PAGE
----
Early warning systems have been around for a long time. Ancient tribes in the Pacific observed the precursory signs of tsunamis in the ocean to warn their communities. In a similar fashion, tribes in Africa and in the Americas watched the skies to warn about potentially catastrophic weather. In the recent past, an improved understanding of the natural hazards that trigger disasters and the deployment of improved sensors and means of communication to transmit the data to observatories in countries have allowed for the improvement of early warning systems and to extend the list of hazards under surveillance.
The relevance of early warning systems has been recognized by the disaster management community and is mentioned explicitly in the Sendai Framework for Disaster Risk Reduction 2015-2030 in Priority 4 (Enhancing disaster preparedness for effective response, and to "Build Back Better" in recovery, rehabilitation and reconstruction) and in Target G (Substantially increase the availability of and access to multi‑hazard early warning systems and disaster risk information and assessments to the people by 2030).
The climate change community also recognized the relevance of early warning systems and included the need to conduct such efforts in the Paris Climate Agreement (Article 7, paragraph 7c).
Early warning systems have been implemented and are now operated at the local level for some hazards such as floods; and at the national level to address a variety of hazards. In addition, efforts have been carried out under the umbrella of the United Nations since the nineties to promote the implementation or improvement of early warning systems around the world, including through international cooperation.
The United Nations Office for Disaster Risk Reduction (UNDRR) defines an early warning systems as "an integrated system of hazard monitoring, forecasting and prediction, disaster risk assessment, communication and preparedness activities systems and processes that enables individuals, communities, governments, businesses and others to take timely action to reduce disaster risks in advance of hazardous events".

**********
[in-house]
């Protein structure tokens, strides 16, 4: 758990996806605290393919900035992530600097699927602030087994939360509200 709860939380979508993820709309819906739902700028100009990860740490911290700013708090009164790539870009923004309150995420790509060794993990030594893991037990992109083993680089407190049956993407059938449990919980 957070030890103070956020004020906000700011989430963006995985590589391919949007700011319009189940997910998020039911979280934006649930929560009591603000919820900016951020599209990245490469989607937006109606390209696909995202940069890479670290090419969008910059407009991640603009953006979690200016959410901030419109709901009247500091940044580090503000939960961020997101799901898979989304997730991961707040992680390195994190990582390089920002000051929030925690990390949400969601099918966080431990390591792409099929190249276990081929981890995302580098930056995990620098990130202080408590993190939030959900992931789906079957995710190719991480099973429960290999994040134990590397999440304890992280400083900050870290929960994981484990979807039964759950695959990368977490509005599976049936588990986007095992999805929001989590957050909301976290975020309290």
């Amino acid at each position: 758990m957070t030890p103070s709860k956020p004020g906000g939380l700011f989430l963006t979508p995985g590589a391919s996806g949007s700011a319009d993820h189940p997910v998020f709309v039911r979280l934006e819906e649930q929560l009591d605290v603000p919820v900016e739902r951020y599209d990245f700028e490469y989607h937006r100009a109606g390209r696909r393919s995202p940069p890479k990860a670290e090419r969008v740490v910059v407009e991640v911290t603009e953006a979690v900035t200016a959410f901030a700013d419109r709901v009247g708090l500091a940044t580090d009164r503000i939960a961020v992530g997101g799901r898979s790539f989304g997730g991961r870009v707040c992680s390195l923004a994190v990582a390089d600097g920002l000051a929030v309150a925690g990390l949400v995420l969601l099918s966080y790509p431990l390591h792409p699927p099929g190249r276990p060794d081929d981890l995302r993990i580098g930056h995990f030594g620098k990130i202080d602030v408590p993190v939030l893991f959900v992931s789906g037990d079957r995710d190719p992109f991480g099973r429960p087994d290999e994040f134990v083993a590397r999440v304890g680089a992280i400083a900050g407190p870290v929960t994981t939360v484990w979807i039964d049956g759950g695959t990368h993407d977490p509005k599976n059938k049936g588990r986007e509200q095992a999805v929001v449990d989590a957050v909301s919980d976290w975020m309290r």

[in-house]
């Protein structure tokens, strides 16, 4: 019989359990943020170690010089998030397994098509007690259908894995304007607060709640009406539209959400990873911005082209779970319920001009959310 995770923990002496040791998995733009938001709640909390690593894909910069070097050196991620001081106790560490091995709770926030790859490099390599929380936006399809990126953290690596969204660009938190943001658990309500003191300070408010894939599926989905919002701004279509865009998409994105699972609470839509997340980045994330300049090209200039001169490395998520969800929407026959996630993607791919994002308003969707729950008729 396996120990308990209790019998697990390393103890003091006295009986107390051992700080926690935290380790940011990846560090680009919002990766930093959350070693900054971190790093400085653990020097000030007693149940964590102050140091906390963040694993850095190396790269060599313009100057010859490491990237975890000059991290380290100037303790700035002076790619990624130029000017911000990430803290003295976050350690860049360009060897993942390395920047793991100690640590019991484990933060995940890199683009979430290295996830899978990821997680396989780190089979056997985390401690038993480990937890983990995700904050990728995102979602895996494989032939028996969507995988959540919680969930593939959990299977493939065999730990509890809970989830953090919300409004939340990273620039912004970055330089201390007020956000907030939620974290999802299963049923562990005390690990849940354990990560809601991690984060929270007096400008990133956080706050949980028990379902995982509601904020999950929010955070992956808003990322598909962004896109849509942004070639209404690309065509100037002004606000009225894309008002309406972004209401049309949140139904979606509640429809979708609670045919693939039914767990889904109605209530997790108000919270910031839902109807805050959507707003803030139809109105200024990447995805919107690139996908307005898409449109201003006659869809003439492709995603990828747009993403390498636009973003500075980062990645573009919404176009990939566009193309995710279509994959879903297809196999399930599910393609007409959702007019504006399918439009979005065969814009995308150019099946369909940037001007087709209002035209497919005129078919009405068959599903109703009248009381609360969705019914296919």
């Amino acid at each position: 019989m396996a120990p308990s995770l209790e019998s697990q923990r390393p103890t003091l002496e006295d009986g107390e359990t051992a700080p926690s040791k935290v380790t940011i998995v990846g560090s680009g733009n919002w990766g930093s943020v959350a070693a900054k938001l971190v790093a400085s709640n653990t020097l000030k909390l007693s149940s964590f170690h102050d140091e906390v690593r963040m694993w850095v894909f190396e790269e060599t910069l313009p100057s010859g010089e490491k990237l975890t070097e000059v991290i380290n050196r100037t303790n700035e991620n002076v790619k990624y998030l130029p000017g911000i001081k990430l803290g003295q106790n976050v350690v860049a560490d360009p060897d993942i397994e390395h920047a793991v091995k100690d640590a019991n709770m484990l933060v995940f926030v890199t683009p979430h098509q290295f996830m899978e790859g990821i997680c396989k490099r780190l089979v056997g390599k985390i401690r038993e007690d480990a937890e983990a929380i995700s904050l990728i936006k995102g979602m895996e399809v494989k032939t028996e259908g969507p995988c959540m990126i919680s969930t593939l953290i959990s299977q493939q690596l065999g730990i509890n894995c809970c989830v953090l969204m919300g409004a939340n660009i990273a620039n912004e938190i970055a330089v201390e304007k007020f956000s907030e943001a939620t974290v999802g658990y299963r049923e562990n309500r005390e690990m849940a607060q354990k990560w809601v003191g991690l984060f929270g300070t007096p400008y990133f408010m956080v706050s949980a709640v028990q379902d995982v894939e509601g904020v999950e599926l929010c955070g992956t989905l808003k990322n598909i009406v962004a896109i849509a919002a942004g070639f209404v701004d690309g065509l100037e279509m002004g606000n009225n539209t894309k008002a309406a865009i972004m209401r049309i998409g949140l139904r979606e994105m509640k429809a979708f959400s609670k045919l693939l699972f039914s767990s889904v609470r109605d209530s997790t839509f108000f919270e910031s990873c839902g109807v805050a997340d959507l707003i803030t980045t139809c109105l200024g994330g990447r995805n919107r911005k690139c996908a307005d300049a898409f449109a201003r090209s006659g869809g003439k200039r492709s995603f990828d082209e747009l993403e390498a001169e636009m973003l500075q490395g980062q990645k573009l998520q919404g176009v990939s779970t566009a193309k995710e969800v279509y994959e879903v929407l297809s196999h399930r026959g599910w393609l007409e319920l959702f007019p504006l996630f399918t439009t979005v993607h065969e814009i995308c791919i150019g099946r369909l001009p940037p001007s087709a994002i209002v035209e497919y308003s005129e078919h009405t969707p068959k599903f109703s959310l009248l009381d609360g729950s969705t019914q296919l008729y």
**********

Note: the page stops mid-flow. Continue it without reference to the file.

In 2003, experts taking part in the 2nd International Early Warning Conference introduced the current concept of efficient or people-centred early warning systems based on four elements:
- Disaster risk knowledge based on the systematic collection of data and disaster risk assessments
- Detection, monitoring, analysis and forecasting of the hazards and possible consequences
- Dissemination and communication, by an official source, of authoritative, timely, accurate and actionable warnings and associated information on likelihood and impact
- Preparedness at all levels to respond to the warnings received
In recent years, the concept of multi-hazard early warning systems has been promoted at the international level. Such systems address several hazards and/or impacts of similar or different type in contexts where hazardous events may occur alone, simultaneously, cascadingly or cumulatively over time, considering the potential interrelated effects. During the Third UN World Conference on Disaster Risk Reduction held in Sendai, Japan, in March 2015, various UN organizations, including UNOOSA, and other regional and national organizations joined forces to launch the International Network on Multi-Hazard Early Warning Systems (IN-MHEWS).
Space technologies are playing their role in contributing to early warning systems including through satellite telecommunications, Earth observation and research efforts that are underway to implement the use of Global Navigation Satellite Systems (GNSS). In addition, the space community began is dedicating efforts towards the implementation of early warning systems for space weather and Near-Earth Objects (NEOs).
UN-SPIDER contributes to early warning efforts by raising awareness about the applications of the different types of space technologies in combination with in situ data to improve existing early warning systems. In addition, it is a member of the International Network on Multi-Hazard Early Warning Systems (IN-MHEWS).
Types of early warning systems
There are various ways of classifying early warning systems.
By type of hazard
Early warning systems have been developed and implemented for:
- Geological hazards like tsunamis, earthquakes, volcanic activity, and landslides